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Weeds in the Garden
Apr 30
2020

Weeds in the Garden

By Jennifer Torrance, Science Education Coordinator

Jennifer here with Gardening Tuesday Week 4. If we have spent any time in the soil, we know well that our gardens need to be weeded. But what exactly is a “weed”? Often we have developed disdain for these “weeds” that want to live in our garden too, but who can blame them? We provide the perfect conditions for plants to grow: fertile soil, a sunny location, and plentiful water.

While our tomatoes and peppers do need the area around them to be weeded free of competitors, it’s important to remember that these “weeds” often play an important role in the ecosystem outside of our gardens. And some of our garden plants may not be so good for native ecosystems. Check out the photos below to learn more! 


photo of bluejacket

Bluejacket (Tradescantia ohiensis) is a native flower in the spiderwort family.

Native flowers like black-eyed susans, blue jacket, tall sunflower, New England aster, and milkweed can be “weedy-looking” and some may be aggressive growers in our gardens, but they are important food source for native pollinators, other insects, and seed-eating birds.


photo of tall sunflower

Tall sunflower (Helianthus giganteus)

Tall sunflowers may look “weedy” to some, but they produce beautiful flowers and are an important food source for seed-eating birds.


photo of New England aster

New England Aster or Michaelmas Daisy (Symphyotrichum novae-angliae)

New England Asters are very important pollinator plants. They are a nectar source for many bees and butterflies, including the Monarch butterfly. They are also the host plant for Pearl Crescent and Checkerspot butterflies. Learn more here


photo of milkweed

Common Milkweed (Asclepias syriaca)

Plants in the milkweed family are the only host plants for the Monarch butterfly. They have a very important job to do feeding these Monarch caterpillars!


photo of white purple deadnettle

While Purple Deadnettle (Lamium purpureum)

An introduced plant from Europe, it is not considered to be a nuisance in our native landscape. Gardeners may disagree because it has a tendency to thrive in gardens. In our native ecosystem, though, purple deadnettle fills an important role: this plant provides a food source for early pollinators. Because purple deadnettle is hardy enough to bloom in April, it can feed honeybees, bumblebees, digger bees, and bee flies at a time when food sources are lacking. Learn more here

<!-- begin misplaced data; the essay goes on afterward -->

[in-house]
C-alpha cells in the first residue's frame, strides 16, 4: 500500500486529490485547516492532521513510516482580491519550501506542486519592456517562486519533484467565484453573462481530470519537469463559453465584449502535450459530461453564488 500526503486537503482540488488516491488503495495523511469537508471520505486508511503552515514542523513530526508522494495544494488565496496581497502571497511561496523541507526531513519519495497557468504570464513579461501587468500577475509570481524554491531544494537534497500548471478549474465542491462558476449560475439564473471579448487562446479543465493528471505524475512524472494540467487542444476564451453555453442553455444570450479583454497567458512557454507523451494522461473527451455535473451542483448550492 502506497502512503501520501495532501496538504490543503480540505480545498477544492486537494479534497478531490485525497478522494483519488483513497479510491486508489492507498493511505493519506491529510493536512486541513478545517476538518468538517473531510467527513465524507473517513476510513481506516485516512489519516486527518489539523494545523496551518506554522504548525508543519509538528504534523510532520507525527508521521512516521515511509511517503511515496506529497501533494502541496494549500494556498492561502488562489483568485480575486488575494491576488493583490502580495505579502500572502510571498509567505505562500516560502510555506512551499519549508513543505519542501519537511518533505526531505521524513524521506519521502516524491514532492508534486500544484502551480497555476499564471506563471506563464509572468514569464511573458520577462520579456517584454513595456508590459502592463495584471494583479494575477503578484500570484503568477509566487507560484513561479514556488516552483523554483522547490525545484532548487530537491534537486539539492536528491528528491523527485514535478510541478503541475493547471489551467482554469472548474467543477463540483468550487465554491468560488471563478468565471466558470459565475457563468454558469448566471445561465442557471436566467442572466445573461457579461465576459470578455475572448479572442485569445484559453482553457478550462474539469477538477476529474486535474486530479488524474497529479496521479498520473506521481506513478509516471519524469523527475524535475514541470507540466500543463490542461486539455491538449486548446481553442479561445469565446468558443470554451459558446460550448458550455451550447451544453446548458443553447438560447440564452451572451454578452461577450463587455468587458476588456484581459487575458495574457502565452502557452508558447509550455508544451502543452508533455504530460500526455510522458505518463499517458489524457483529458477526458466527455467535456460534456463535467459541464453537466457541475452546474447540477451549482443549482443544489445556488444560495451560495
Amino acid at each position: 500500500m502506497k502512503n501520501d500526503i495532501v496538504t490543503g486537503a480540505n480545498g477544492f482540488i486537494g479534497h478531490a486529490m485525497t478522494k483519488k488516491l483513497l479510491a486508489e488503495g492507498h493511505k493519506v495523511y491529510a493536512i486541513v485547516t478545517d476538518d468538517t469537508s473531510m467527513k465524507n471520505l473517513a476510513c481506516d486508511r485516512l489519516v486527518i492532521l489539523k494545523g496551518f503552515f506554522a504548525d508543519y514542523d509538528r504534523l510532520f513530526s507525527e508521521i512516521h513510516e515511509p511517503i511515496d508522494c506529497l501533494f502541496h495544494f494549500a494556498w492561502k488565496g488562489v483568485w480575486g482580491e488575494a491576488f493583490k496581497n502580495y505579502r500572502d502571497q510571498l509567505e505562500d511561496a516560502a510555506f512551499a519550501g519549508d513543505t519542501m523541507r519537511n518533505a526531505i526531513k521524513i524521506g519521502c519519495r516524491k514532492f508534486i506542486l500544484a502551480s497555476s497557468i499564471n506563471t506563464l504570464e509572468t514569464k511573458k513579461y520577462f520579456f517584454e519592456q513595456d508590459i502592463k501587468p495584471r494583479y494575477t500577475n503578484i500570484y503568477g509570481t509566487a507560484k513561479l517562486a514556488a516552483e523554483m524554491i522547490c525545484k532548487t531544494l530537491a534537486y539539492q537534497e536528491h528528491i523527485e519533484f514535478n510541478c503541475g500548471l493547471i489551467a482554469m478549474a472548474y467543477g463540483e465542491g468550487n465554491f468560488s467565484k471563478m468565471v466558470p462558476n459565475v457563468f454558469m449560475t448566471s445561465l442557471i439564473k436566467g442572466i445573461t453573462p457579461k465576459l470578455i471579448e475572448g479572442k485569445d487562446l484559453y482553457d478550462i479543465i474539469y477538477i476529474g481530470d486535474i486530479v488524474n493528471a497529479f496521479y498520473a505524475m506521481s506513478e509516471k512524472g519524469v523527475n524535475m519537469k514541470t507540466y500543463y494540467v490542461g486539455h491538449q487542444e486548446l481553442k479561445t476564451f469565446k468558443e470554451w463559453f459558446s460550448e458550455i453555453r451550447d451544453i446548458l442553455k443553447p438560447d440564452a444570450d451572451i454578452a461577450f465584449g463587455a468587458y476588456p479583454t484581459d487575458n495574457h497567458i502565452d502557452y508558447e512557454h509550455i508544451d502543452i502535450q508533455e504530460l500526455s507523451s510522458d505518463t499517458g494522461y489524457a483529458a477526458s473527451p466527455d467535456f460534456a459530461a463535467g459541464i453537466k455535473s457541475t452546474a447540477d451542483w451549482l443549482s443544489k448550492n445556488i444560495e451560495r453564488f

photo of garlic mustard

Garlic Mustard (Alliaria petiolata)

Sometimes we have garden plants that escape into the wild and become invasive! Garlic Mustard, a plant listed as invasive by the U.S. Department of Agriculture, started out as a delicious herb brought to the U.S. from Europe. Garlic mustard was first noted in NY in 1868, and has since spread through native forests. Learn more here

photo of garlic mustard rosettes

Garlic Mustard Rosettes (Alliaria petiolata)

Garlic mustard is a biennial, spending its first year as clusters of leaves, or rosettes, and its second year producing a stalk and flowers.
It begins growing in March, flowers in April and May, and starts spreading seeds in May

photo of garlic mustard

Garlic Mustard (Alliaria petiolata)

The plant is allelopathic, meaning it produces a chemical that inhibits the growth of other plants around it, allowing it to crowd out native species.
Despite not having many animal predators, garlic mustard can be a food source for humans. Garlic mustard can be used in pesto, hummus, and other dishes.

photo of garlic mustard

Garlic Mustard (Alliaria petiolata)

Its key identifying characteristic is leaves that smell like garlic when crushed.The recommended way to prevent garlic mustard invasion is to hand-pull it in April and May to reduce the spread of seeds. Luckily, garlic mustard is very easy to pull, so if you are looking for some eco-friendly, socially-distant exercise, head over to your local tree stand or park and start pulling! Learn more here


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